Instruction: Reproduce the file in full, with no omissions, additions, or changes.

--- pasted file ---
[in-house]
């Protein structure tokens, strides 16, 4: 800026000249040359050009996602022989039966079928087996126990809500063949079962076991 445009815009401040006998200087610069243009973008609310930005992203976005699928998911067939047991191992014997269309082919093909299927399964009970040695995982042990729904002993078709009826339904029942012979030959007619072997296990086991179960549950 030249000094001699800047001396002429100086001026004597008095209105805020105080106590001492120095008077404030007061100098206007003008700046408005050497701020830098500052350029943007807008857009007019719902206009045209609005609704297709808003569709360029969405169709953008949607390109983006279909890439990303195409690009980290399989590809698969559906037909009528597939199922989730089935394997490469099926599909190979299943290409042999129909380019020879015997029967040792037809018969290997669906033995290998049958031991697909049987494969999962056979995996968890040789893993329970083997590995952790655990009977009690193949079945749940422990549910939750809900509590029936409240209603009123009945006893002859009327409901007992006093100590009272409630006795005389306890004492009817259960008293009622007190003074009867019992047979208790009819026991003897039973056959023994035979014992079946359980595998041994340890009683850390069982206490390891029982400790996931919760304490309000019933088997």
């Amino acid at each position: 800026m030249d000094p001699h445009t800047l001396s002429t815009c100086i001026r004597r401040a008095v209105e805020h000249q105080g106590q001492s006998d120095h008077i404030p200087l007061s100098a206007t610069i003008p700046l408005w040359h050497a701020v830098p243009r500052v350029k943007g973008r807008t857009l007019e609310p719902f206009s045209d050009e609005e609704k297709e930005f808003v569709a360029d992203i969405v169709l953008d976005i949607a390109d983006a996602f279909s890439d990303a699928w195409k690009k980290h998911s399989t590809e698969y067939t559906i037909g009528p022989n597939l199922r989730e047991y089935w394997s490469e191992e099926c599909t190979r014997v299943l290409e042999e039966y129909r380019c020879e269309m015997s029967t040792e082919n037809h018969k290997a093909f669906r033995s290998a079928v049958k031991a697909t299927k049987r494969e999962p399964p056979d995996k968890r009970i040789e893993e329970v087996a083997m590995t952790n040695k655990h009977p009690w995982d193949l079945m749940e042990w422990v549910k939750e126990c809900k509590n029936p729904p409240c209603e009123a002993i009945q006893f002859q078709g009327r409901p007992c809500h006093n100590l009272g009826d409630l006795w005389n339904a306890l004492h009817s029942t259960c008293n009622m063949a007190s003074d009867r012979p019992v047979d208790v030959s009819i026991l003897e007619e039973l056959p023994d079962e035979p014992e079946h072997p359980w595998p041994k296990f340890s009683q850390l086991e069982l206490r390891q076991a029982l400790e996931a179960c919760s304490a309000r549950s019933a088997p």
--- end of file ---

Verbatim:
[in-house]
């Protein structure tokens, strides 16, 4: 800026000249040359050009996602022989039966079928087996126990809500063949079962076991 445009815009401040006998200087610069243009973008609310930005992203976005699928998911067939047991191992014997269309082919093909299927399964009970040695995982042990729904002993078709009826339904029942012979030959007619072997296990086991179960549950 030249000094001699800047001396002429100086001026004597008095209105805020105080106590001492120095008077404030007061100098206007003008700046408005050497701020830098500052350029943007807008857009007019719902206009045209609005609704297709808003569709360029969405169709953008949607390109983006279909890439990303195409690009980290399989590809698969559906037909009528597939199922989730089935394997490469099926599909190979299943290409042999129909380019020879015997029967040792037809018969290997669906033995290998049958031991697909049987494969999962056979995996968890040789893993329970083997590995952790655990009977009690193949079945749940422990549910939750809900509590029936409240209603009123009945006893002859009327409901007992006093100590009272409630006795005389306890004492009817259960008293009622007190003074009867019992047979208790009819026991003897039973056959023994035979014992079946359980595998041994340890009683850390069982206490390891029982400790996931919760304490309000019933088997």
């Amino acid at each position: 800026m030249d000094p001699h445009t800047l001396s002429t815009c100086i001026r004597r401040a008095v209105e805020h000249q105080g106590q001492s006998d120095h008077i404030p200087l007061s100098a206007t610069i003008p700046l408005w040359h050497a701020v830098p243009r500052v350029k943007g973008r807008t857009l007019e609310p719902f206009s045209d050009e609005e609704k297709e930005f808003v569709a360029d992203i969405v169709l953008d976005i949607a390109d983006a996602f279909s890439d990303a699928w195409k690009k980290h998911s399989t590809e698969y067939t559906i037909g009528p022989n597939l199922r989730e047991y089935w394997s490469e191992e099926c599909t190979r014997v299943l290409e042999e039966y129909r380019c020879e269309m015997s029967t040792e082919n037809h018969k290997a093909f669906r033995s290998a079928v049958k031991a697909t299927k049987r494969e999962p399964p056979d995996k968890r009970i040789e893993e329970v087996a083997m590995t952790n040695k655990h009977p009690w995982d193949l079945m749940e042990w422990v549910k939750e126990c809900k509590n029936p729904p409240c209603e009123a002993i009945q006893f002859q078709g009327r409901p007992c809500h006093n100590l009272g009826d409630l006795w005389n339904a306890l004492h009817s029942t259960c008293n009622m063949a007190s003074d009867r012979p019992v047979d208790v030959s009819i026991l003897e007619e039973l056959p023994d079962e035979p014992e079946h072997p359980w595998p041994k296990f340890s009683q850390l086991e069982l206490r390891q076991a029982l400790e996931a179960c919760s304490a309000r549950s019933a088997p």